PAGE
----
PCT attacked for 'wasteful' social enterprise plans
By Lilian Anekwe
Plans by a London Primary Care Trust to set up a social enterprise to provide NHS primary care services have been attacked by the UK's largest trade union.
Unite the union has condemned NHS Kingston's plan to ‘hive off NHS services into a social enterprise', which it says could waste £600,000 that the Trust desperately needs to save to reinvest in frontline services.
The union claims the money - £4 a head for Kingston's population of 150,000 – to set up the social enterprise could be better spent on services, such as speech and language therapists, health visitors, physiotherapists, and community nurses.
Information obtained under the Freedom of Information Act reveals NHS Kingston spent £181,000 in 2008/2009 on becoming ‘an autonomous provider' and a ‘business ready' organisation.
£18,000 has already been spent on ‘marketing and branding' for the proposed social enterprise, which will be a commercial organisation, able to bid for contracts to provide primary care services to the NHS.
A further £79,000 has been earmarked for ‘externalisation of provider services' in 2009/10 and if the social enterprise is not eligible for VAT refunds for the purchase of goods and services, the additional cost will be £300,000.
Unite says the decision to create a social enterprise to bid for primary care contracts flies in the face of recent ministerial pledges that the NHS will remain the ‘preferred provider' of NHS services.
Karen Reay, Unite's national officer for health, said: ‘Given the relatively small population of Kingston, the sums that the PCT is spending on promoting the market dogma of the social enterprise is staggering. We estimate that possible expenditure is £578,000 – and still rising.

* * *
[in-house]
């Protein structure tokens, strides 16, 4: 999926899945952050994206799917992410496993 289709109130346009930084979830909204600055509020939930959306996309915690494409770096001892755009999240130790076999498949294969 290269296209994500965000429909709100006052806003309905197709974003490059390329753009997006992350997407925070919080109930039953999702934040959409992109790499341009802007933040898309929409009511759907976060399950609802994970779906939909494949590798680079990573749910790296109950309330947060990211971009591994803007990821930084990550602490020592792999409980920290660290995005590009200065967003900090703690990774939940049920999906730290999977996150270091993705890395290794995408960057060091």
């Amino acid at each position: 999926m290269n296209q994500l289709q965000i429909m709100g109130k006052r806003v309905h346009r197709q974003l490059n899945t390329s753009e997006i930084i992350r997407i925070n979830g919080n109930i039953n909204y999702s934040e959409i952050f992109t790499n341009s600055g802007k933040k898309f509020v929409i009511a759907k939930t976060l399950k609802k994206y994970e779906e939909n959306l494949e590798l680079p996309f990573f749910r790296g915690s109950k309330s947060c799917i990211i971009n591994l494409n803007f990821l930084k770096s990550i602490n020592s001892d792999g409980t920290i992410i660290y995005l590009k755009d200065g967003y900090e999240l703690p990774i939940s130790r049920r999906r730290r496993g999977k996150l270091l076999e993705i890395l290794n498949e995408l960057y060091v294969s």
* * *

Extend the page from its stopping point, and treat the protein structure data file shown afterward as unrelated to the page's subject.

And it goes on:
‘Money that could be going on services is being spent on management consultants and the bureaucracy to create the structures for the social enterprise.
‘We have repeatedly asked the PCT management to hold a ballot of staff on all the options for the future, but they have adamantly refused to go down the democratic route.'
Unite is concerned that social enterprises will fragment services and threaten ‘the ethos of a NHS providing a unified, joined-up service for patients.'
But a spokeperson for NHS Kingston defended its plans, and said the expenditure figures had been taken 'out of context'.
'We are disappointed that Unite continue to misrepresent this positive development for Kingston residents. The social enterprise is being established to benefit the local community in receipt of healthcare services. This innovative development does not contravene Andy Burnham's recent policy announcement.
'An independent review showed that a social enterprise was the most effective way to deliver high quality and better value health services for people in Kingston and five year financial modelling shows our plans are robust.'